Suzuki’s GSX-S1000GT+ delivers thrills without the frills – Robb Report
The casual observer could be forgiven for assuming that Suzuki was nearly done after the Covid-19 pandemic. Sure, there was the Hayabusa benchmark sport bike update last year, but no new street bikes debuted in 2020 or 2021. That, however, is finally changing. . Already this year, Suzuki has released three new motorcycles; well, the same one dressed in three different ways.
A few weeks ago we tested the Suzuki GSX-S1000 naked bike, a model that offers solid performance, but has a few shortcomings. Now we’ve just finished riding the sport touring version of the GSX-S1000GT+, a $13,149 bike that pleasantly surprised even this jaded rider. The little “+” sign at the end of the name indicates that this is the premium of the two GT variants available, but in truth the only difference is a set of side cases of about 43 gallons and an additional $650 added at the price.
Beneath the skin of the expansive but well-wrapped body is the same 149hp, 999cc inline-four engine (with 78lb-ft of torque), twin-spar aluminum chassis and fully adjustable KYB suspension as on the GSX-S1000 naked bike. The GT+, however, aims to comfortably cover distances its sibling could only dream of, thanks to taller handlebars, a wide screen – deflecting a massive amount of wind at speed – and cruise control, which is sorely lacking. to the GSX-S1000.
Another differentiator of the GSX-S1000GT+ is Suzuki’s first-ever integration of a thin-film transistor (TFT) display. Yes, Suzuki finally came to the TFT party, albeit years after everyone else, but he did a good job with it. That dash is mission control for the ride, and while the bike doesn’t have an inertial measurement unit (IMU) or lean angle sensitive traction control or cornering ABS to adjust, the 6.5-inch display is at least easy to understand and easily pairs with your smartphone via the left switch pad. That’s a mile ahead of the Gameboy-like unit found on the GSX-S1000.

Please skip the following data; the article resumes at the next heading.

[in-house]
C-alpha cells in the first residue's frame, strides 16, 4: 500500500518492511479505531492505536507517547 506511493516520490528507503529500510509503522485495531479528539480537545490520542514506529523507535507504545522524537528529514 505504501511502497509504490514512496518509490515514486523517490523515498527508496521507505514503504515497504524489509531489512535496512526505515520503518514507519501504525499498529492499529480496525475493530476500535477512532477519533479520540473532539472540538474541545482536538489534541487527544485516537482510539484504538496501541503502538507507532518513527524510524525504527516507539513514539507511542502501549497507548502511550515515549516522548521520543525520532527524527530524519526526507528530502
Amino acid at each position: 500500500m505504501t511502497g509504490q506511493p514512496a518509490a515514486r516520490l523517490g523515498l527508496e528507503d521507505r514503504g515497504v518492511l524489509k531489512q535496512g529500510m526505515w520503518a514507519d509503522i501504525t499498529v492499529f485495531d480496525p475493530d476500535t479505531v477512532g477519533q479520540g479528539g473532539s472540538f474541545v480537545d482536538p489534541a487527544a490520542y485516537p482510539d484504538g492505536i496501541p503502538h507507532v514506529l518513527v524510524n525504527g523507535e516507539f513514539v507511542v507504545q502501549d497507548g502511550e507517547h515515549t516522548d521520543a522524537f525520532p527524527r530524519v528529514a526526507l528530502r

Once you’re ready to roll, you’ll be greeted with that lion-like induction roar that this engine is famous for. The power plant is a descendant of that found on the GSX-R1000 K5, one of our picks for the 25 Greatest Motorcycles of the 21st Century (so far). It’s got so much mid-range torque that it makes for a totally engrossing driving experience, and it’s paired with a splendid quick shifter that’s one of the best on the market today.
Getting back in the saddle of a somewhat analog bike is rather refreshing in the age of electronic suspension and cornering ABS. The KYB suspenders on this bike are divinely old school—springs, shims, and oil, not pneumatics or electronics guiding their way. As such, the rider gets a nice mechanical feel to the handlebars, not one hampered by outboard servos.
The GT+ likes to tackle a winding road as much as a highway, probably more. Selecting Mode B (rather than A or the low-output Mode C) for the throttle, I find the Suzuki’s power delivery to be silky smooth – Mode A is too harsh for my liking – and the roads of canyon are the perfect place to let the GT+ do its thing.
Clicking the gears yields an impressive soundtrack punctuated by a barking exhaust note as the bike delivers more than enough power to entertain even the most seasoned riders. And all wrapped up in a rather ladylike costume. Overall, Suzuki’s GSX-S1000GT+ is a big improvement over the GSX-S1000 naked bike, delivering all the thrills without unnecessary frills.